He sits on the couch like a little old man, a leg tucked under, watching the world. His youth is momentarily set aside by his need to see and understand what’s going on around him. His energy is curtailed by observation.

For a moment.

He’s no little old man. There are three legs on the ground as he perches on the edge of the couch. Not very people-like–though he tries to be.

Aspen, a two-year-old Labrador Retriever, would like nothing better than to be a two-legged, conversant individual invited into every area of family life that his people experience.

He works hard at it.

He prefers people food to his own, though he does scarf down his own when it’s given. He’s adept at stealing food from high chairs, anything close to the edge of the table or counter, and grabs things thought to be out of reach of his investigative mouth.

He loves people. He will always be the first to greet you when you enter his home; he shows true enthusiasm over your presence.

He has a personal entitlement to shoes–not to wear them, but to eat them. A different kind of shoe issue than the one my girls have.

In spite of his male gender, he has a greater grasp of his emotions than many men have. He whines when he’s lonely. His mournful eyes can turn a hard heart into a sympathetic one. When he’s happily engaged with his people, he embraces joy.

As much as Aspen wants to be people, he isn’t. He can’t be.

Many folks own pets they treat as if they’re people, and these animals can take on the persona of humans. Cats, dogs, even birds become safe places of comfort and confession, listening ears when people are untrustworthy, unconditional lovers when people are disappointing.

They will never be real people. No matter how much we care, coddle or connect with them.

They can’t be what they weren’t made to be.

As a kid, I thought boys had all the fun, all the best options of being something special. My brother got to play little league and soccer; options not available at the time to the three of us sisters.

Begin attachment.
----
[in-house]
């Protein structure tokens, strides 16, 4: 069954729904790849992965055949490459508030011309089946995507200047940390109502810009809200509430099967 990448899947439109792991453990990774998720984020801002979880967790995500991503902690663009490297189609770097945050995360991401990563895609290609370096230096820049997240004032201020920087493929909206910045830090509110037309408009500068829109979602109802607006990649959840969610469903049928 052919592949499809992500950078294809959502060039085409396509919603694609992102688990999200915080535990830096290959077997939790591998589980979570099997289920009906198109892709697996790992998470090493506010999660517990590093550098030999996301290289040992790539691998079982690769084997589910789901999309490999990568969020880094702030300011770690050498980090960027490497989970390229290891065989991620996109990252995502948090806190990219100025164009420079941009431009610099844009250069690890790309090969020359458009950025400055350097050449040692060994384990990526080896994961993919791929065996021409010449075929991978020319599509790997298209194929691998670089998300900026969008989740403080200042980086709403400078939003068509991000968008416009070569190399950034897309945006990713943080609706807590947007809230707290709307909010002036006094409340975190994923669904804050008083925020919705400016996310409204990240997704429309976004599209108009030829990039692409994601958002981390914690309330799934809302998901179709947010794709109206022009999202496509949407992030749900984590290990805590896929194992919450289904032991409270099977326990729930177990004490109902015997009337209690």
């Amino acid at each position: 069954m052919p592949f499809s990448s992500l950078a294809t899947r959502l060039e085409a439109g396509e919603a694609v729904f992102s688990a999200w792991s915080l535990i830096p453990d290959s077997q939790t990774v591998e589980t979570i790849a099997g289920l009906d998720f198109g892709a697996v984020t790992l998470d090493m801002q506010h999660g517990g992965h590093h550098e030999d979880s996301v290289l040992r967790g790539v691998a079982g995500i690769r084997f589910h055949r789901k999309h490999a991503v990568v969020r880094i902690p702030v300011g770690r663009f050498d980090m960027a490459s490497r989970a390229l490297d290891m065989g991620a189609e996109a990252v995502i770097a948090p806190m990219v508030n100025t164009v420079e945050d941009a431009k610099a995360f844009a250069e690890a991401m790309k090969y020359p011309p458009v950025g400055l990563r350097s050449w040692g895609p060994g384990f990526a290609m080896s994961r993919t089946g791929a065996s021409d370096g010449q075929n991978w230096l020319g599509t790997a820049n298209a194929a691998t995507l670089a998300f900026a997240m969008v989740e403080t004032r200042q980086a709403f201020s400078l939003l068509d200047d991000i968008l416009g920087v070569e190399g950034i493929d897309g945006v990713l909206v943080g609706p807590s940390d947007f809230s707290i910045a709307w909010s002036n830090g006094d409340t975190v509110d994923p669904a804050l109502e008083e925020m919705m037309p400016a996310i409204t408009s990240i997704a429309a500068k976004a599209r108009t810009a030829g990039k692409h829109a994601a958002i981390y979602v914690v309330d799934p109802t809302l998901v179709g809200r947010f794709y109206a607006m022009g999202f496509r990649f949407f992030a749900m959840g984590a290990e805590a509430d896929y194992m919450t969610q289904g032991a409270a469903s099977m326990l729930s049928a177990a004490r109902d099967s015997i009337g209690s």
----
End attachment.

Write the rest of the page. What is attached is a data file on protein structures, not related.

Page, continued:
I was born a girl.

Indoctrinated by all the skinny models with long legs and big eyes in advertisements, I’d have given anything to have grown my legs six inches longer and widen my eyes considerably.

I have short legs.

I’m limited with who I am by what I was created to be–a white woman living in this era in this country. With many privileges that others don’t have, and limitations that don’t define me but restrict what I may be.

My color, gender, talent and skill sets have been gifted to me by a gracious and good God. There’s no limit to what I can accomplish if I trust in the One who made me in His image to accomplish amazing things for His glory.

I can’t be what I’m not.

My options for being all I can be are limited only by faith and perseverance.

Opportunities way better than Aspen has.

 

 

 

2 responses »

  1. Tom Maxwell says:

    Dayle, If only the Methodist church could learn this amazing spiritual message. We have lost eleven families, one a member for 40 years, as our church leadership walks into the ongoing LGBTQ train.  How is John’s healing going? A blessed week,

    Captain Tom Maxwell (USN retired)

     

    United States NavalAcademy 

    Central Missouri BlueGold Officer (retired) 

    http://www.captaintommaxwell.com

    • daylerogers says:

      Well, the Methodists aren’t the only ones confused by how they should respond. It can’t be an “all play” thing–it’s just not how God made us. I was having a discussion with a guy and asked if I believed I was a six-foot-tall black man, they’d have to agree with that? And he looked at me oddly and nodded. People are just weird. It shows how the world is really messed up–and in this country, we’re making messy an art form. John is doing better. He overdid when he was released to do normal life. Of course. But then, what is normal? Thanks for your kind questions, my friend. Hope you’re doing better as well!

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